Will America Challenge China's Sweeping Sovereignty Claims?

Will America Challenge China's Sweeping Sovereignty Claims?

Experts are second-guessing the dangers associated with freedom of navigation operations in the South China Sea.

As the authors state, “routine naval operations perform a far broader set of political and strategic functions . . . [that] must be clear if their purposes are to be achieved.”

Ominously, Beijing and others could well conclude that for fear of provoking China, the U.S. Navy has put the twelve nautical miles areas around China’s claimed territories in the Spratly Islands off limits to either a formal FONOP or routine Navy freedom of navigation operations. That would be “a clear message, clearly received” but not a good one for the cause of full freedom of navigation.

In conclusion the U.S. Navy should be allowed to conduct both formal FONOPs and normal freedom of navigation activities unfettered by an epistemological fear of FONOPs, which sees them as either accomplishing too little or purporting to do too much. Under the authors’ approach, FONOPs are not considered to be a substitute for normal freedom of navigation activities; yet, freedom of navigation activities are not supposed to look too much like FONOPs. Such criticism puts the Navy in a no-win situation. The FONOPS tail should not wag the freedom of navigation dog. The USS Dewey operation should be the model throughout the South China Sea.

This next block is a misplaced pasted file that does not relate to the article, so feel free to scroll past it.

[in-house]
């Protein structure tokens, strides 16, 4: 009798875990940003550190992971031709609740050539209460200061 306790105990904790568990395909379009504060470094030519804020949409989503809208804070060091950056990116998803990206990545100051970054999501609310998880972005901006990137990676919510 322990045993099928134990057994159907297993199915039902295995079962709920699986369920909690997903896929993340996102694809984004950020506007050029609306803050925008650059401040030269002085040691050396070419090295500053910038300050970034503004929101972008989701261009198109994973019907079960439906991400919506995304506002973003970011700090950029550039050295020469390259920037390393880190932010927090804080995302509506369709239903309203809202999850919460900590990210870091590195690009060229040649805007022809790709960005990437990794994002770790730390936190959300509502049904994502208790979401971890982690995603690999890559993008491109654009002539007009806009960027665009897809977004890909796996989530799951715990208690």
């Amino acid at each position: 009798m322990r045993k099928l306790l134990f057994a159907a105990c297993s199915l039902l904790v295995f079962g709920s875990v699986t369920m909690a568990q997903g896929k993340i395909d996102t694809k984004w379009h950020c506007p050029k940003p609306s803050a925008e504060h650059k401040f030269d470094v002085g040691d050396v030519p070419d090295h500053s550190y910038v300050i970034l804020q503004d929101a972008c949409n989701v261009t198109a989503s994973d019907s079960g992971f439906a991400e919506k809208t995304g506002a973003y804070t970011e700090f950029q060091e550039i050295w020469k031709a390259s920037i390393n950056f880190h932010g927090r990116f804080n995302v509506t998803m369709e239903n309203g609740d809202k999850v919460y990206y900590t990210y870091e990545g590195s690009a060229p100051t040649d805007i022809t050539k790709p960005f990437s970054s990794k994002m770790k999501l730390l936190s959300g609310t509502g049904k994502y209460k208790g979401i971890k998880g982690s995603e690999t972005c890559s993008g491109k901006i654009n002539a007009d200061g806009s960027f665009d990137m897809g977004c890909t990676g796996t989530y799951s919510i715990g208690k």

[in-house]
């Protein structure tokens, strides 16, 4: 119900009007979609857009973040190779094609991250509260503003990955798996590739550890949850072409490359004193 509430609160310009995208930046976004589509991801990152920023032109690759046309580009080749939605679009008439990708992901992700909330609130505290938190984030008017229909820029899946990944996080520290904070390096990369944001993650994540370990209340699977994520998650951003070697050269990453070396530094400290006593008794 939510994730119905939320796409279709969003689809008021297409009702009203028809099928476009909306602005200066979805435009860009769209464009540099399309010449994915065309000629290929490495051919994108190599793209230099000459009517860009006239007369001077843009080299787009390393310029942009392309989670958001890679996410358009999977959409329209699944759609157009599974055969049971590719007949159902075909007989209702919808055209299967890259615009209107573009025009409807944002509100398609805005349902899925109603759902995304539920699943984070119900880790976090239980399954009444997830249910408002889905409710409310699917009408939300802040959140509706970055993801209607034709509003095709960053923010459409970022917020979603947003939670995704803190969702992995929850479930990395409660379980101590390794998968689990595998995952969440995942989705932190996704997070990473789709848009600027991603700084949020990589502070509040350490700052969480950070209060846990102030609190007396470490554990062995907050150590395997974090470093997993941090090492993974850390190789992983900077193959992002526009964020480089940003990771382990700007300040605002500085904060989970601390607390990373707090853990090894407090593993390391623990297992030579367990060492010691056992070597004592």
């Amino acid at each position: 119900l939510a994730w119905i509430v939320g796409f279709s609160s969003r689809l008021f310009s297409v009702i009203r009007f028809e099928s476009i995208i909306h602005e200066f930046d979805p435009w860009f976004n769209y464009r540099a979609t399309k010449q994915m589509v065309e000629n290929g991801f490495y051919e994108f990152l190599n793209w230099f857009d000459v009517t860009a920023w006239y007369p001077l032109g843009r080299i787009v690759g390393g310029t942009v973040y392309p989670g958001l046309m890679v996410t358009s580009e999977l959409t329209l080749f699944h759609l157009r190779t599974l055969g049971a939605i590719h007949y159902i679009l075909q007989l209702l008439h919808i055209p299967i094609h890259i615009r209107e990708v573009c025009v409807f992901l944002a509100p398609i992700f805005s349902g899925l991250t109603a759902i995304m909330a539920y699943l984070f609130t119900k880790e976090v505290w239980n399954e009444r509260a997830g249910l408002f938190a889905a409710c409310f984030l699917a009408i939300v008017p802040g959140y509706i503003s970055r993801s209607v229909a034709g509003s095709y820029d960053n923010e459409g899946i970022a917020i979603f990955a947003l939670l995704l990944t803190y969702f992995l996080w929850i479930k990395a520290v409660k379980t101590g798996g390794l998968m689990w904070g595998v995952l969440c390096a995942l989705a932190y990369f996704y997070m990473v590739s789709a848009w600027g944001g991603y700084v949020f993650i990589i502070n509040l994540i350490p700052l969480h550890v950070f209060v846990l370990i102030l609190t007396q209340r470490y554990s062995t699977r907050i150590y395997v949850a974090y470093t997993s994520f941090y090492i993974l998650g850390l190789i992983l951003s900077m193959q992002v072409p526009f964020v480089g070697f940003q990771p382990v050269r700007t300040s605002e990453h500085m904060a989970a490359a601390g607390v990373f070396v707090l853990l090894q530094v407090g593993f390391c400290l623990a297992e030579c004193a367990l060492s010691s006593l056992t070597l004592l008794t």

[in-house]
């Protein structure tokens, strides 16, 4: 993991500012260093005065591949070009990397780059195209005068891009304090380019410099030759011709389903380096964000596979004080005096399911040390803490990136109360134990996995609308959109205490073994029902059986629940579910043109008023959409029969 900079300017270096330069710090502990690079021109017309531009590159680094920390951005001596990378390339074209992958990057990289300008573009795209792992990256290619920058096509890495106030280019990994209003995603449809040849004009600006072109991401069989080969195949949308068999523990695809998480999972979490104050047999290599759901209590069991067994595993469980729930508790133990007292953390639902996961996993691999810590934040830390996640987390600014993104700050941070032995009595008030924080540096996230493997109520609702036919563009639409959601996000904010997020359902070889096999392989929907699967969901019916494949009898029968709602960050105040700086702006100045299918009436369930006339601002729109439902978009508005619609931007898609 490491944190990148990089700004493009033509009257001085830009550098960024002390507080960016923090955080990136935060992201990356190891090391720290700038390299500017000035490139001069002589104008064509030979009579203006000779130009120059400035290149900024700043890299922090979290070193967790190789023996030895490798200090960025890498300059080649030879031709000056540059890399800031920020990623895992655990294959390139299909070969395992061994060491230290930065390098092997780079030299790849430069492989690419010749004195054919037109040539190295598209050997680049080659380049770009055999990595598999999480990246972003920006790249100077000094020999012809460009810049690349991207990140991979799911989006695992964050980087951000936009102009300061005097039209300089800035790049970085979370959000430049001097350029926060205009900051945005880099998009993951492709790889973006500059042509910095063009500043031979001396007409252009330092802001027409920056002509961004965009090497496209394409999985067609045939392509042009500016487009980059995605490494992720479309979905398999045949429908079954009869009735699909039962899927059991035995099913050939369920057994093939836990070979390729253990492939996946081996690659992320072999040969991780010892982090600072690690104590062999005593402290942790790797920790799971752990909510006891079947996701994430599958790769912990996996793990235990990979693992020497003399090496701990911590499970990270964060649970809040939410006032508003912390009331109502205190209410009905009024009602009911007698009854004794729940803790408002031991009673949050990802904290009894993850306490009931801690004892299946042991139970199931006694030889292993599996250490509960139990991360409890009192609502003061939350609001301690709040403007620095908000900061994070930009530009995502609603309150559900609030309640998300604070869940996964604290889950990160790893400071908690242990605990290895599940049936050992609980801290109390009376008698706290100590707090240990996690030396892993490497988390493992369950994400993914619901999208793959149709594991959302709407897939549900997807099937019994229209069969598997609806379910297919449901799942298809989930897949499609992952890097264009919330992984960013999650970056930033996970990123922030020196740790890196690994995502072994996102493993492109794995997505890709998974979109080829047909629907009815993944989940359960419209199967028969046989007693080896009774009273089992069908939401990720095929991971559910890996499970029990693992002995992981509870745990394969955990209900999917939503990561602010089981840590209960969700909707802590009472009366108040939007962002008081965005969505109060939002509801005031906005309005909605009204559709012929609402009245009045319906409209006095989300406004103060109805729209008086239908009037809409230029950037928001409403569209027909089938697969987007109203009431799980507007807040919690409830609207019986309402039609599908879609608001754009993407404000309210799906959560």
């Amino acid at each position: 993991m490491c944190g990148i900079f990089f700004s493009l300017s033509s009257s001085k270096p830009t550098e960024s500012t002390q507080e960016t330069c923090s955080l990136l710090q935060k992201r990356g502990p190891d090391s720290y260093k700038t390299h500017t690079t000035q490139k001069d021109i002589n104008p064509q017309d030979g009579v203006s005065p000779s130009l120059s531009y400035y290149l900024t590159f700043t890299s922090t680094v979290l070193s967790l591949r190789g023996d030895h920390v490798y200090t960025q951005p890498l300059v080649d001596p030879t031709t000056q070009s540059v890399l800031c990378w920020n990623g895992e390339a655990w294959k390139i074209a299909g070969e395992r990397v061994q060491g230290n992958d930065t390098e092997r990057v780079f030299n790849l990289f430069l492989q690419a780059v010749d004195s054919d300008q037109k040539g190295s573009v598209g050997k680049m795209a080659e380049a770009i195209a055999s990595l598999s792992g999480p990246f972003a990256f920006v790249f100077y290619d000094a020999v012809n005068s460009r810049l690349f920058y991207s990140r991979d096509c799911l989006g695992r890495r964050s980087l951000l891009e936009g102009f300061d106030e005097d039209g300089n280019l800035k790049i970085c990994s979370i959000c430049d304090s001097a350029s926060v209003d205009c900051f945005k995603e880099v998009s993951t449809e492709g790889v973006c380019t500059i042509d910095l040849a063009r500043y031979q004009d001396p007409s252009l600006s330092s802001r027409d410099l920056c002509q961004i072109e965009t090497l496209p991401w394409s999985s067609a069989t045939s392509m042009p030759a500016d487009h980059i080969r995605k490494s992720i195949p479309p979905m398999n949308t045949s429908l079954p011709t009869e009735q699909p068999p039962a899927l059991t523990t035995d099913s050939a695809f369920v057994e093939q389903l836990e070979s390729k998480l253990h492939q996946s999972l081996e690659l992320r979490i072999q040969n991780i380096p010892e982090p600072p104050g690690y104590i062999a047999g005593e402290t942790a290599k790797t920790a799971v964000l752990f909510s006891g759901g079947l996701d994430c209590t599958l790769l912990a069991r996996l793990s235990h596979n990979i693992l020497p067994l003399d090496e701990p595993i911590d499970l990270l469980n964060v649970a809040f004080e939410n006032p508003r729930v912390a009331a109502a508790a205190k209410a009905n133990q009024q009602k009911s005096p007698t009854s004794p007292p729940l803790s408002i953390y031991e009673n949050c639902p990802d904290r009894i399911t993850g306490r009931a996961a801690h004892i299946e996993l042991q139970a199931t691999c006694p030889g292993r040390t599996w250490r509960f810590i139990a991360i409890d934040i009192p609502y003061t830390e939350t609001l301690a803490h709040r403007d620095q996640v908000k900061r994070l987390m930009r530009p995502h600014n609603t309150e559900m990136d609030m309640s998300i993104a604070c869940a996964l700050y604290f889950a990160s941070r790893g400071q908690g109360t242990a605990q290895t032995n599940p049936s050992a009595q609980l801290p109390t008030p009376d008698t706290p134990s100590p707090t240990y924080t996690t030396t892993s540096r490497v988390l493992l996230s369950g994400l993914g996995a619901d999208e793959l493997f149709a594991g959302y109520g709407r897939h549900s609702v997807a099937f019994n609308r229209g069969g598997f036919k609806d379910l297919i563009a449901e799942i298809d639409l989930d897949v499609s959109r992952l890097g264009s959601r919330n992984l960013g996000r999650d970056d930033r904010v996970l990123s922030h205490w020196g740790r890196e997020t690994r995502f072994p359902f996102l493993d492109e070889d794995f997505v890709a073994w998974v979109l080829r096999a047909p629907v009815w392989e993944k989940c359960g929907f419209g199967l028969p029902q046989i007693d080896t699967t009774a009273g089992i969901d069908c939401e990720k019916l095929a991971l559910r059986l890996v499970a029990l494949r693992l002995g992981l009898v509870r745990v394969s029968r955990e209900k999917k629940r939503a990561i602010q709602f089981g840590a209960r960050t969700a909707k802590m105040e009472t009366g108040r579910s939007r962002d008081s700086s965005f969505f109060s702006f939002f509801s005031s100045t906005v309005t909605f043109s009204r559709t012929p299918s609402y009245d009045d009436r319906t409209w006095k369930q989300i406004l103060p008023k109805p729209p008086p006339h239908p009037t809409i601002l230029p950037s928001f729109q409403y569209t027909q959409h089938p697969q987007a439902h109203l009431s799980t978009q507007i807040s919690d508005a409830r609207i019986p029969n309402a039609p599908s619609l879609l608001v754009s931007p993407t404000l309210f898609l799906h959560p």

Joseph Bosco is a national-security consultant. He served as the China country director in the Office of the Secretary of Defense. He retired in 2010.

Image: The guided-missile destroyer USS Barry (DDG 52) and the oiler USNS Big Horn (T-AO 198) break away from a formation with ships from Carrier Strike Group 5 and Expeditionary Strike Group 7 following a photo exercise to signify the completion of Valiant Shield 2016.​ Flickr / COMSEVENTHFLT